Duraclic Vinyl Plank Flooring Review

Duraclic Vinyl Plank Flooring Review

By Fortino Rosas / March 19, 2019 / 24 Comments

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    Duraclic vinyl plank flooring: unbranded bargain treasure or big-box store buyer’s remorse? This unassuming vinyl plank from Lowe’s has recently garnered attention from homeowners and builders alike.

    When something is unbranded or generic, most people immediately think “cheap” or “poor quality”.  In many cases, this proves to be true. However, many frugal folks swear by these products and claim they deliver all the performance of their branded and advertised counterparts.

    When it comes to purchasing a quality floor, it pays to look at the best brands and Duraclic may not be one of them.  There are some clear advantages that make this floor seem attractive at first glance, but let’s dig a little deeper and see if this product is worth the vinyl its printed on.


    If we are going to all the trouble and expense to replace a worn or damaged floor, we want our new one to look good. When most shoppers fall in love with a floor, it’s often a simple snap judgement based on appearance, the concern with performance comes later.

    At that most important first impression, Duraclic’s visuals and color palette aren’t much to write home about. The color choices are limited to a range of five neutral shades in, you guessed it, grays, browns, and beiges.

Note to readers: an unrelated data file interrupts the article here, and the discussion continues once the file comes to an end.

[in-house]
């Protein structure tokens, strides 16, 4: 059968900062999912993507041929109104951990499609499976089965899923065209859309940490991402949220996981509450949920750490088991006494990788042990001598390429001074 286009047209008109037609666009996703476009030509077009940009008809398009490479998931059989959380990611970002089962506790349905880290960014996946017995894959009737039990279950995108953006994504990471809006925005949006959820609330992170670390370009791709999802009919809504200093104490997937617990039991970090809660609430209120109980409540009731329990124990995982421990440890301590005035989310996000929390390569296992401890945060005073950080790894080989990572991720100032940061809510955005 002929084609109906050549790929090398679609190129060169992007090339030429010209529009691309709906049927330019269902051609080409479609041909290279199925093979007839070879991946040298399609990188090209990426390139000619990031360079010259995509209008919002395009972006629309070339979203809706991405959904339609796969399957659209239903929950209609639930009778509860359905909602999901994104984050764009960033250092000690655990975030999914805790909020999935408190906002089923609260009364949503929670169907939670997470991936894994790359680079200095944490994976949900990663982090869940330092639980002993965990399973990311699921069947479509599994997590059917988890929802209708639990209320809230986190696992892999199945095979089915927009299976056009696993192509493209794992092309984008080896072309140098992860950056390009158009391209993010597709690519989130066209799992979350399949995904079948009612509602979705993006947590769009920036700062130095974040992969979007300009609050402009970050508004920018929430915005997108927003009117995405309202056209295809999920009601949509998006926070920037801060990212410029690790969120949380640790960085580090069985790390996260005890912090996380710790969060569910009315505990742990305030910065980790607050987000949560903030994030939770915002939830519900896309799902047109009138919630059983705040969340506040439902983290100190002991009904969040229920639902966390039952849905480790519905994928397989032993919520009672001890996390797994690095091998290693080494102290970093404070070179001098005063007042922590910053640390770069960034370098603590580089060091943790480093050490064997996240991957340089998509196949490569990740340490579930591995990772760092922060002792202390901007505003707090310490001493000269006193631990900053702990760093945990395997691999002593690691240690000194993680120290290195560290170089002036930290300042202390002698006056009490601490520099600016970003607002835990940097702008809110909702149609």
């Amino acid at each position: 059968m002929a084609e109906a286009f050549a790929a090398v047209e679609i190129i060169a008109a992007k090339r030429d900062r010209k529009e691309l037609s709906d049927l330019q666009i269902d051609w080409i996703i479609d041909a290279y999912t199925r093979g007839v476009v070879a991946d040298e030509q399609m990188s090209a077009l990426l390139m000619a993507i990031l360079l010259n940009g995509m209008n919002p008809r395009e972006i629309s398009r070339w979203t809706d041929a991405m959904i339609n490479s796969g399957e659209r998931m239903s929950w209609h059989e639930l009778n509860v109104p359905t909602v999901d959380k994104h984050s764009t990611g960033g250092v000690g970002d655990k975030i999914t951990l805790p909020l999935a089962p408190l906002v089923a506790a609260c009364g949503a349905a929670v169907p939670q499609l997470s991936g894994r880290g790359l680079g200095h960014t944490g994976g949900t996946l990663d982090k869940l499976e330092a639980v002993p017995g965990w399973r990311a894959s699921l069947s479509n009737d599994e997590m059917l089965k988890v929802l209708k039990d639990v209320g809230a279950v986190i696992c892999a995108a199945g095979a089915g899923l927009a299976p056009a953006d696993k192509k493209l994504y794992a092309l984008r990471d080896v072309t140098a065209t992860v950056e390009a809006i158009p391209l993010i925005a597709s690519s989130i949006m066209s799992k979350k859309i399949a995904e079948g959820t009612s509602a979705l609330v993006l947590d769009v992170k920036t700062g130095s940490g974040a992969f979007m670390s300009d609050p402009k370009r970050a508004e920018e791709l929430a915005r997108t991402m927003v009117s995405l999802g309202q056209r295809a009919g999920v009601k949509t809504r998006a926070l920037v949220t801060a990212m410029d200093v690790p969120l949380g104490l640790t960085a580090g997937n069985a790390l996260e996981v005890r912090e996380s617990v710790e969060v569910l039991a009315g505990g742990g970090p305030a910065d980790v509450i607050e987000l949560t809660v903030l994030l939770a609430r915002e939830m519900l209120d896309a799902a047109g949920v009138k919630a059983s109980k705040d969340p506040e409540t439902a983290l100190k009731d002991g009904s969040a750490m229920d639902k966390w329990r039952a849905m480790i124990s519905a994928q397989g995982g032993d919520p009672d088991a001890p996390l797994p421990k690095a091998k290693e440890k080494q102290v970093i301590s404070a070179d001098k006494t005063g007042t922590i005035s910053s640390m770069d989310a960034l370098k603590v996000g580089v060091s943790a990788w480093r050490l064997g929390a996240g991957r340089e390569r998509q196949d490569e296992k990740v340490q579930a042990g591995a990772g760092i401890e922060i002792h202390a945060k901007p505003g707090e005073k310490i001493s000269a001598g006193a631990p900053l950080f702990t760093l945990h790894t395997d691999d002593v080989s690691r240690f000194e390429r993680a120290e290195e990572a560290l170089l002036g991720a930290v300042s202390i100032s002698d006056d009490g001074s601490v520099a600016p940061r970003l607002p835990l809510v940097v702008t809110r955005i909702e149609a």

It is what most would consider a medium color variation with the pattern being somewhat monochromatic. This is not a high-definition printed visual, so you may end up with several plank patterns repeat if you plan to install this in a large area with minimal furniture.

    While the floor is textured to mimic a light hand-scraped look, the wear layer is not embossed and registered—where you see a knot, you feel a knot. True embossed and registered texturing can mean the difference between a vinyl plank that looks like wood and a vinyl plank that looks more like a wood-patterned vinyl sheet.

    Duraclic also features a low-gloss finish and four-sided micro bevel that gives it a more realistic edge. This somewhat makes up for its lack of realistic texturing. Yet, it isn’t enough to disguise it from looking like vinyl.

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    It looks decent, but what lies beneath the pretty printed picture?

    Surprisingly, Duraclic has an impressive urethane 20mil wear layer. If you are new to the world of vinyl plank, understand that 20mils is a very thick wear layer. It’s meant to resist scratching in even commercial applications.

    The core construction here is also nothing to scoff at. Duraclic has a solid composite core construction made of PVC, resins, and wood fibers. This type of PVC core is truly waterproof.

    Unlike many vinyl plank options on the market, Duraclic does have an attached pad. This one is a 1mm noise reduction foam pad underlayment. Underlayment used with vinyl plank is completely optional but is recommended for instances where noise reduction is desired, such as an upstairs area or room with vaulted ceilings.